I know in the game you can carry whatever you want as long as you have the str to do so. After dealing with one of my players trying to quick draw a grappling hook I started to wonder about how people carry things. Specifically their weapons or things they fight with or want to use quickly. Due to two weapon fighting its clear you should be able to carry two swords or other suitable weapons for it, a knife should also be possible. But what about a player who wants 4 swords on their waist, or 6? At what point should it be ruled NO or at least some kind of encumbrance? While this question could be asked for either dnd 3.x or pathfinder, since Im currently only playing pathfinder I would like it answered for this rule set.

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    \$\begingroup\$ This picture is relevant to this question. I think it's pretty safe to say that it depicts the point at which things become ridiculous. \$\endgroup\$ Commented Jun 12, 2015 at 2:34
  • \$\begingroup\$ I think that image should cause encumbrance \$\endgroup\$
    – Fering
    Commented Jun 12, 2015 at 4:31
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    \$\begingroup\$ I feel encumbered looking at that image. \$\endgroup\$
    – Sandwich
    Commented Jun 12, 2015 at 6:46

2 Answers 2


The Point Where We've Gone Too Far

I think this question springs from the same ur-question that gives us "How many quivers can a character carry?", that is, a question of how the carrying capacity system works, and how item slots work.

The description for Encumbrance by Weight is as follows:

Encumbrance by Weight: If you want to determine whether your character's gear is heavy enough to slow him down more than his armor already does, total the weight of all the character's items, including armor, weapons, and gear. Compare this total to the character's Strength on Table: Carrying Capacity. Depending on the character's carrying capacity, he or she may be carrying a light, medium, or heavy load. Like armor, a character's load affects his maximum Dexterity bonus to AC, carries a check penalty (which works like an armor check penalty), reduces the character's speed, and affects how fast the character can run, as shown on Table: Encumbrance Effects. A medium or heavy load counts as medium or heavy armor for the purpose of abilities or skills that are restricted by armor. Carrying a light load does not encumber a character.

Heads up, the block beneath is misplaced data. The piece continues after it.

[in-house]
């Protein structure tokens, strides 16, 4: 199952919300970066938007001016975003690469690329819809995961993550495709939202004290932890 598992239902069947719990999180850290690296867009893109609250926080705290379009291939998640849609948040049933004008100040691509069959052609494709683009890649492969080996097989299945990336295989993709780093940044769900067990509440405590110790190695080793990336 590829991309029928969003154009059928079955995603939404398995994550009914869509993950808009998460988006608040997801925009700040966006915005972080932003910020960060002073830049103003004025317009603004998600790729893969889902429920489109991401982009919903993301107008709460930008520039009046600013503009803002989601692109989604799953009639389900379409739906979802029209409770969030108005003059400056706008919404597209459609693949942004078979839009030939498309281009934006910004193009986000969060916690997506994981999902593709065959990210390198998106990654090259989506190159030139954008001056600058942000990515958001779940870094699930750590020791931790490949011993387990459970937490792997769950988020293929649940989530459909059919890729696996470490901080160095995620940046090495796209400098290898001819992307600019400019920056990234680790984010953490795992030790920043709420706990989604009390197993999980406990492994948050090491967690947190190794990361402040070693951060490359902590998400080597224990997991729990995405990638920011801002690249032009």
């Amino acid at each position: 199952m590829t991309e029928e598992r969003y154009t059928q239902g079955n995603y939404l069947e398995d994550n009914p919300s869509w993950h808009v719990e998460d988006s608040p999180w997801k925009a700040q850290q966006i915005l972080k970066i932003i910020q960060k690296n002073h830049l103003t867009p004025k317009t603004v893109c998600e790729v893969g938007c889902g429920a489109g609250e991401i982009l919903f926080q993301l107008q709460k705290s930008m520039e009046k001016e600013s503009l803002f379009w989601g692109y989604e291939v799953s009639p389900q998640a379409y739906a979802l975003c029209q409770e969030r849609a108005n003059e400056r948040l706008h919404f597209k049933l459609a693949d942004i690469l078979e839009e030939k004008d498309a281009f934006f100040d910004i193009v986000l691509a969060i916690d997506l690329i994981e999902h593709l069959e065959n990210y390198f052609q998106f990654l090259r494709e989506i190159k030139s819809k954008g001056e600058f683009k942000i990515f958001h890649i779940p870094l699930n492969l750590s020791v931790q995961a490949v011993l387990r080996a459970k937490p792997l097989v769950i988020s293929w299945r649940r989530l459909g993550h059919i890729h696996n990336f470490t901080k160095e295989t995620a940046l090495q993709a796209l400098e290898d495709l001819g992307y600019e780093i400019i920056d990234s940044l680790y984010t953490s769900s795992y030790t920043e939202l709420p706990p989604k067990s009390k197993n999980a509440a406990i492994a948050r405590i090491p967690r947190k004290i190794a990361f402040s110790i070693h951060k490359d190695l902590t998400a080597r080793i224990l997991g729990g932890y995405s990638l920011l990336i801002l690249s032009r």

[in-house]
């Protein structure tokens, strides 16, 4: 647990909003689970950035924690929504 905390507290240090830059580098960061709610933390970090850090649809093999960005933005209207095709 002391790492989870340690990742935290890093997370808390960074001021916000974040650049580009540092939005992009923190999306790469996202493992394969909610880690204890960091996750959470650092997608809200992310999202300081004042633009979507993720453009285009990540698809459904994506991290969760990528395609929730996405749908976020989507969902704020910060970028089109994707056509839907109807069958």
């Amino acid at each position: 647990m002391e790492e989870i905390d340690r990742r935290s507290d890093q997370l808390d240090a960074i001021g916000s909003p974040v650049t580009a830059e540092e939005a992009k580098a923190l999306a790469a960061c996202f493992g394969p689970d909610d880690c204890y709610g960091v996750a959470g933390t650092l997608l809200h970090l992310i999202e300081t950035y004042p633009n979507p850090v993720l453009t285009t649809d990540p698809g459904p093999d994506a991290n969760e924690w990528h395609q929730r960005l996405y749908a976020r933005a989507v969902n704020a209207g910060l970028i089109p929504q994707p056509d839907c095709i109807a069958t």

So, from here, we can see there are no rules governing what can and can't be held on the body, aside from how much the PC can carry based on their Strength.

This really comes down to GM fiat. They have the say in how many of handy haversacks someone could have slung over their shoulder, or how many longswords dangling from their waist.

Now, obviously, if they're saying they want to use 40 slotted magic items, that won't fly, but unfortunately, weapons are slot less.


I believe this would be up to the GM. Although normally we play items under 'Weapons' on the first page of the character sheet are in easy reach but 'Other Possessions' are stored.

Draw or Sheathe a Weapon Drawing a weapon so that you can use it in combat, or putting it away so that you have a free hand, requires a move action. This action also applies to weapon-like objects carried in easy reach, such as wands. If your weapon or weapon-like object is stored in a pack or otherwise out of easy reach, treat this action as retrieving a stored item.

Alternatively you could go old school and get the player to role play an in-character walk through of their equipment. This may help them see the physical difficulty in carrying such a large amount of equipment at the ready. Plus if you need to consult a list to find the item then it's not in easy reach.

  • \$\begingroup\$ Welcome to the site! Please take a moment to check out the tour and the help center to get an idea of how things work. \$\endgroup\$
    – Miniman
    Commented Jun 12, 2015 at 3:55
  • \$\begingroup\$ What is this old school "walk through" you describe? \$\endgroup\$
    – GMJoe
    Commented Jun 12, 2015 at 4:45
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    \$\begingroup\$ By old school I just mean the older style system where you feel out the situation rather than relying heavily on rules. The best example I can think of is 'The Mysterious Moose Head' from the Primer for Old School Gaming \$\endgroup\$
    – Kazagha
    Commented Jun 12, 2015 at 4:56

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